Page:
The Frost Place is a farm in Franconia, New Hampshire, where Robert Frost made his home from 1915 until 1920. In that brief residence, Frost managed to publish three highly-acclaimed books, securing his place among Americaís finest poets.
A teaching job took him to Amherst College in Amherst, Massachusetts, and away from the farm, but a year later he and his wife Elinor missed their old homeís tranquil setting so much that they decided to make it a summer residence for the next eighteen years. The farmís peaceful, bucolic seclusion seemed to take root in Frostís poetic voice as is evident in the following excerpt from "Birches":
You may see their trunks arching in the woods
Years afterwards, trailing their leaves on the ground
Like girls on hands and knees that throw their hair
Before them over their heads to dry in the sun.
But I was going to say when Truth broke in
With all her matter-of-fact about the ice-storm
I should prefer to have some boy bend them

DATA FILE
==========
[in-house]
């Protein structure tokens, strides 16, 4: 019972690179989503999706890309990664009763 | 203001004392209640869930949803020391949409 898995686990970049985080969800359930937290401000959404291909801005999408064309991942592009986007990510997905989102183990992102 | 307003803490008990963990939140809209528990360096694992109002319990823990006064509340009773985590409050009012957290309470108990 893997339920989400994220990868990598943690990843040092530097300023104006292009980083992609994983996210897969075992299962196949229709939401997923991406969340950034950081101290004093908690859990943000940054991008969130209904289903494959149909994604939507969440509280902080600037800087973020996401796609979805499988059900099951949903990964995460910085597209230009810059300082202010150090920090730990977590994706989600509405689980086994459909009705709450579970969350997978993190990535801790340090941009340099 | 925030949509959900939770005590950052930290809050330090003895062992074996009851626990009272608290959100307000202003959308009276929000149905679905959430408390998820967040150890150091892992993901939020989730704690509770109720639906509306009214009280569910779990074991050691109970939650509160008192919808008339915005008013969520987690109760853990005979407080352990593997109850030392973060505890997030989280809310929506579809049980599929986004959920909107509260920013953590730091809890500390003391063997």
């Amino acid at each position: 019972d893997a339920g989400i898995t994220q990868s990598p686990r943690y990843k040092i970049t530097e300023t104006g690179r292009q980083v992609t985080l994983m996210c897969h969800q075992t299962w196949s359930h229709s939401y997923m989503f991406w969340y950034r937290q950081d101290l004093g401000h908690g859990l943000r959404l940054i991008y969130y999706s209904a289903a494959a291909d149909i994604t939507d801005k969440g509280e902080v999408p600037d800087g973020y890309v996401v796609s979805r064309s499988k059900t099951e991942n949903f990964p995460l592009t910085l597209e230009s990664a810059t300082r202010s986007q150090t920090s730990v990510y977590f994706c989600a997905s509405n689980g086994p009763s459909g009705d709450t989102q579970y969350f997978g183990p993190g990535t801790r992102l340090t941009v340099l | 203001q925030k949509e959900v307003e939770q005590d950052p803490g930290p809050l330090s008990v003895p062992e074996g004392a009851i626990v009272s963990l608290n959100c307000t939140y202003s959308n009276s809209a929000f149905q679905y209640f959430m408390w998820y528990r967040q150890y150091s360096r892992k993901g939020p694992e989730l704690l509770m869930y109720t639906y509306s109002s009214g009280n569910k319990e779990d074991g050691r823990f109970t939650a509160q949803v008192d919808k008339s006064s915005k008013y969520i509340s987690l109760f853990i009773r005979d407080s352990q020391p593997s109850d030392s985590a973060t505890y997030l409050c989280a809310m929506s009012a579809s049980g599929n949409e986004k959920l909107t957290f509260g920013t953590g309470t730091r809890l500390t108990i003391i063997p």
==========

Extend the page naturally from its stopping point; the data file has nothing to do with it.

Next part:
As he went out and in to fetch the cows—
Some boy too far from town to learn baseball,
Whose only play was what he found himself,
Summer or winter, and could play alone.
In 1976, the farm was purchased by the town of Franconia and, after restoration of the facilities, was renamed the Frost Place before re-opening as a museum in 1977. A half-mile jaunt through nearby woods became the aptly named Poetry Nature Trail. In addition, each July the Frost Place offers a conference on poetry and teaching aimed at middle and high school teachers, while in August a resident poet helps host an annual poetry festival complete with seminars and workshops. Donald Hall described the Frost Place by saying, "There is no other poetic institute in the United States that feels more consecrated to the poem itself." For hours, admission fees, and more information, visit the website.
In 2002, another former residence, The Robert Frost Stone House Museum in South Shaftsbury, Vermont, was opened as a museum. The house is only minutes away from his gravesite in Bennington, Vermont.